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McAlpine v. Superior Court

Court of Appeal of California, First District, Division Five
Mar 29, 1989
209 Cal.App.3d 1 (Cal. Ct. App. 1989)

Summary

holding that, unless doing so would produce "absurd results," courts should interpret statutory language in accordance with its ordinary meaning

Summary of this case from Virtusio v. Fin. Indus. Regulatory Auth., Inc.

Opinion

Docket No. A044020.

March 29, 1989.

COUNSEL

Ronni Jackl, Todd Boley and Edwin J. Wilson, Jr., for Petitioners.

No appearance for Respondent.

Kyle Gee and Henrikson Gee for Real Party in Interest.



OPINION


Government Code section 945.3 tolls the statute of limitations on government tort actions while related criminal charges are pending against a plaintiff. We hold that for the purposes of the statute, criminal charges are "pending" until the date of judgment, not the date of conviction.

Petitioners City of Berkeley and Berkeley Police Officers McAlpine and Nelson (collectively City) are defendants in a tort action brought by real party in interest Christopher Francois, for personal injuries sustained from a gunshot wound suffered during an encounter with Officer McAlpine. City demurred to Francois's complaint on the ground that the action was barred by the six-month statute of limitations of Government Code section 945.6, subdivision (a)(1). The trial court overruled the demurrer, agreeing with Francois that the statute of limitations had been tolled by section 945.3 and that Francois's complaint was timely. City contends the trial court erroneously interpreted the tolling statute and seeks a writ of mandate compelling the court to vacate its order and sustain the demurrer without leave to amend. We issued an order to show cause in lieu of an alternative writ and heard oral argument. We believe the trial court correctly interpreted the statute. (1) The facts alleged are provisionally accepted as true by virtue of City's demurrer. ( Ochoa v. Superior Court (1985) 39 Cal.3d 159, 162, fn. 2 [ 216 Cal.Rptr. 661, 703 P.2d 1].) On September 5, 1986, Officer McAlpine stopped a motorcycle because its driver and passenger, Karlos Hill and Francois, matched a citizen's description of recent robbery suspects. Although the citizen supposedly did not report that the robbers had used a firearm, McAlpine — who was working alone — nevertheless approached the motorcycle with his gun drawn and instructed the suspects to keep their hands in view. Hill drove away from the scene of the stop; although neither Hill nor Francois was armed or had made a threatening move toward McAlpine, the officer "suddenly and rapidly, and without verbal challenge, emptied his revolver" at Hill and Francois, killing Hill and wounding Francois in the back. The complaint accuses McAlpine of intentionally wounding Francois and of violating Berkeley's rules on the use of lethal force by police. The complaint alleges that Nelson and Berkeley negligently supervised McAlpine and failed to have a "defined policy or procedure for felony or other stops for officers working alone."

All statutory references are to the Government Code unless otherwise indicated.

Three days after the shooting incident, on September 8, 1986, a criminal complaint was filed against Francois charging him with armed robbery, attempted robbery, and auto theft. Meanwhile, Francois filed a tort claim against City on December 12, 1986. Notice of denial of the claim was mailed to Francois on January 6, 1987. Under section 945.6, subdivision (a)(1), the mailing of the written denial notice automatically triggered the six-month statute of limitations for a tort action against City.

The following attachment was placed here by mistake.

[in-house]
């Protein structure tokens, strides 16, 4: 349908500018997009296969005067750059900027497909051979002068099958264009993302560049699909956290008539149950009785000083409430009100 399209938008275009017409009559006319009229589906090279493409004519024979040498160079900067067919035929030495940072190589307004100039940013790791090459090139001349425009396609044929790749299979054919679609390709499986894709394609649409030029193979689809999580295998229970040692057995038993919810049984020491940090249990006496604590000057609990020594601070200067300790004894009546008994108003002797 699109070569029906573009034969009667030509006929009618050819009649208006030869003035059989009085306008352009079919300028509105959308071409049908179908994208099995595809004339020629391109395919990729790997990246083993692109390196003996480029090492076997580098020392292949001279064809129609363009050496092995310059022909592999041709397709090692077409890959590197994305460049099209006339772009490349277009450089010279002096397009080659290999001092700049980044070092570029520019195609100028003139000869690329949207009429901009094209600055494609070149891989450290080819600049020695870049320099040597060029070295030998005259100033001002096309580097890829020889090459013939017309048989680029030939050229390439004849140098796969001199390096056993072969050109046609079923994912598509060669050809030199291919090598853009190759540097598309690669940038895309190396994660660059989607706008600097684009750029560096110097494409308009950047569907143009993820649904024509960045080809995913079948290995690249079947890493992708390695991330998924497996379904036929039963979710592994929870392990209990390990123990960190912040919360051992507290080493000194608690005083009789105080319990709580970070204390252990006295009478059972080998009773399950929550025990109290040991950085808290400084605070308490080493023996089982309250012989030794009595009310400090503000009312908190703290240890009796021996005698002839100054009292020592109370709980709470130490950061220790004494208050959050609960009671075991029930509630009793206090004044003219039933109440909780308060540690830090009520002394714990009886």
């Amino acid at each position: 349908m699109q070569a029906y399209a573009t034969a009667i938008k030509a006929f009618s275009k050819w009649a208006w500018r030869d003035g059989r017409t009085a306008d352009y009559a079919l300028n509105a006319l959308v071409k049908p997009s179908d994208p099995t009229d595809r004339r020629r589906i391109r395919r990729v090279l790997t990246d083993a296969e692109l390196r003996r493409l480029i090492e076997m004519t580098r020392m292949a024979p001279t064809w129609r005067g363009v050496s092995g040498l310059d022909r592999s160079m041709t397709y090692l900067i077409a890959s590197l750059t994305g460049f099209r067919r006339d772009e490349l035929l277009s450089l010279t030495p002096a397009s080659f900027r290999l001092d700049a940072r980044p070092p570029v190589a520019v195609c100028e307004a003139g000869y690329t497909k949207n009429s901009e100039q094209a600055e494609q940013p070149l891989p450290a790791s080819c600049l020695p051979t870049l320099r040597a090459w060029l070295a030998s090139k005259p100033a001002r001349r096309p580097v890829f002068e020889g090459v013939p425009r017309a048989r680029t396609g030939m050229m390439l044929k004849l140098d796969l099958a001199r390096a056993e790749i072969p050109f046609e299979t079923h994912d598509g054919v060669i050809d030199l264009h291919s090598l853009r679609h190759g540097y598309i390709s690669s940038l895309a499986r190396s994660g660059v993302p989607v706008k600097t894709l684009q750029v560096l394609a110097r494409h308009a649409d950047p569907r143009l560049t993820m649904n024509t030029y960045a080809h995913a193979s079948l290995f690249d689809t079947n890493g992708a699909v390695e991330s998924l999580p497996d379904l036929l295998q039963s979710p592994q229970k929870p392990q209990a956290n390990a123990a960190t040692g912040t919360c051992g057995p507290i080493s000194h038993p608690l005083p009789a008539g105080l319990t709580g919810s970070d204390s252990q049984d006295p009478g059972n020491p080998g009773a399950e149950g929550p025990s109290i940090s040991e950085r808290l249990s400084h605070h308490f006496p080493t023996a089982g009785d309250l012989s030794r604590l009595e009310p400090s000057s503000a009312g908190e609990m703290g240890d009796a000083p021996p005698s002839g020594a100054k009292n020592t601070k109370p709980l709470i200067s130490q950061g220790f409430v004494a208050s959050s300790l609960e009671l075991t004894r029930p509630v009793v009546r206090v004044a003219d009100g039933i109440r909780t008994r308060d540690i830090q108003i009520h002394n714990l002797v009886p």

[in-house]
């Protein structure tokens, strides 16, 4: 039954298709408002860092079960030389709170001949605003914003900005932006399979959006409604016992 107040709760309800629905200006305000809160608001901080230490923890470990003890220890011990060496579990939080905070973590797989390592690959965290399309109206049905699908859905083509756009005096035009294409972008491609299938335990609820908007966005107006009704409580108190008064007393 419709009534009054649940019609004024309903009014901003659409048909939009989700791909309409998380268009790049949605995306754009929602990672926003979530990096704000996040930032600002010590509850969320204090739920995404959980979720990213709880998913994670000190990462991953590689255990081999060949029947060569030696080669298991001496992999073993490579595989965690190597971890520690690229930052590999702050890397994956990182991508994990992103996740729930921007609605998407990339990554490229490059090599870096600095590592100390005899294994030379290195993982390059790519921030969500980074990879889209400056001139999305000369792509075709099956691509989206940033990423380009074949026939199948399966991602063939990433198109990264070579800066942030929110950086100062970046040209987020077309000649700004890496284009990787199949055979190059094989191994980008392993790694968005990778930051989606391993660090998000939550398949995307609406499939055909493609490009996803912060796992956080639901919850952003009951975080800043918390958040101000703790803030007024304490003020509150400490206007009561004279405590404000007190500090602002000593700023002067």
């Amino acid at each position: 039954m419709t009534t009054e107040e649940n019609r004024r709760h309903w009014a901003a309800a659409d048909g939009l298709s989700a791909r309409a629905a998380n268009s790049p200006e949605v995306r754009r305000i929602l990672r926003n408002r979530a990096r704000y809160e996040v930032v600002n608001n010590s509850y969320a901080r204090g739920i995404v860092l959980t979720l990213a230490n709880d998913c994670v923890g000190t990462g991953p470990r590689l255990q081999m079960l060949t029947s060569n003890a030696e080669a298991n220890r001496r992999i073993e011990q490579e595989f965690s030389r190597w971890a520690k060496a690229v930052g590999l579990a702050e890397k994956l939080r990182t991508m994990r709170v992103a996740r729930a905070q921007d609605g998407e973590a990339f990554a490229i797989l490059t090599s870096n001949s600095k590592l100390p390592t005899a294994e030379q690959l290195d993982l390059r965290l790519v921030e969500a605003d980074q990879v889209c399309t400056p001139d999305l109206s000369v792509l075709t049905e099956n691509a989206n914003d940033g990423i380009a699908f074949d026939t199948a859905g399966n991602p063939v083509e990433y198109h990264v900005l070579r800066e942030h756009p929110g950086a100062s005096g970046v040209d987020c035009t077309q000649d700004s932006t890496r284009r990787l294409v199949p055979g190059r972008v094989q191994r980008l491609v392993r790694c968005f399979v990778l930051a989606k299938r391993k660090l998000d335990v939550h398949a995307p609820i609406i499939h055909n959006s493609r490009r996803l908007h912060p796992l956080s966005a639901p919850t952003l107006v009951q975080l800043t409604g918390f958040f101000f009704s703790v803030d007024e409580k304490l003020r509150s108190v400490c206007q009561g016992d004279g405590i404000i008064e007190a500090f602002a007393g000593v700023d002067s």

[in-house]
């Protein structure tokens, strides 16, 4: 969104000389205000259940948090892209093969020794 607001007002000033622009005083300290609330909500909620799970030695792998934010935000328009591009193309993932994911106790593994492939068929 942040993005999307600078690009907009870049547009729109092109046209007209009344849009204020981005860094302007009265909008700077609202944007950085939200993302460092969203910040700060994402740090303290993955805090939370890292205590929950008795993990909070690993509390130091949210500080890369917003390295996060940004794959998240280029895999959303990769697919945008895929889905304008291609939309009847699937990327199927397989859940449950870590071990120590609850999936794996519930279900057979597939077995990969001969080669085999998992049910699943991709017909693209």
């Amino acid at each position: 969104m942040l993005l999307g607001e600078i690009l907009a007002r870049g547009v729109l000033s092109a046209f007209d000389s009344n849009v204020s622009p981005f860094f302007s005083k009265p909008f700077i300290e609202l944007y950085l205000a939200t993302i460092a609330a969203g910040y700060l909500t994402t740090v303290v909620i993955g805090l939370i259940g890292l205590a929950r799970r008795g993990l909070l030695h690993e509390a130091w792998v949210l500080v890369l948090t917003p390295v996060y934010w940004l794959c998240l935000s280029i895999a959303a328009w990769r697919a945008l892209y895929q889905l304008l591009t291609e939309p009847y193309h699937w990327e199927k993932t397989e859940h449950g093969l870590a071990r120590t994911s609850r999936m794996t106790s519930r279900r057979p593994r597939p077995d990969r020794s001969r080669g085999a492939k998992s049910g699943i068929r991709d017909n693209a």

Francois's ability to bring a tort action was temporarily stalled, however, by the pendency of the criminal proceedings. Section 945.3 provides, in part, that "[n]o person charged by indictment, information, complaint, or other accusatory pleading charging a criminal offense may bring a civil action for money or damages against a peace officer or the public entity employing a peace officer based upon conduct . . . for which the accused is charged, including an act or omission in investigating or reporting the offense or arresting or detaining the accused, while the charges against the accused are pending before a justice, municipal or superior court." (Italics added.)

On February 24, 1987, Francois entered a nolo contendere plea to armed robbery and attempted robbery before the municipal court sitting as magistrate. (Pen. Code, § 859a.) The court found Francois guilty based on the plea, and the matter was certified to superior court for sentence and judgment. (A plea of nolo contendere is the functional equivalent of a plea of guilty for purposes of the criminal law [Pen. Code, § 1016, subd. 3].) On May 29, 1987, the superior court sentenced Francois to five years probation with a year in county jail.

On September 8, 1987, Francois commenced his tort litigation against City by filing an action in the United States District Court for the Northern District of California. The federal complaint alleged all the causes of action in the current state complaint as well as additional causes of action based on federal law. On April 15, 1988, the instant complaint was filed in Alameda County Superior Court; the federal action was dismissed three days later.

City demurred on the ground that Francois's lawsuit was untimely. City contended that the criminal charges were only "pending" within the meaning of section 945.3 until the date of conviction, i.e., the February 24, 1987, entry of the nolo plea. If the charges were no longer pending as of that date, the six-month statute of limitations of section 945.6, subdivision (a)(1) would have been triggered and would have expired August 24, 1987, before either Francois's federal or state actions were filed.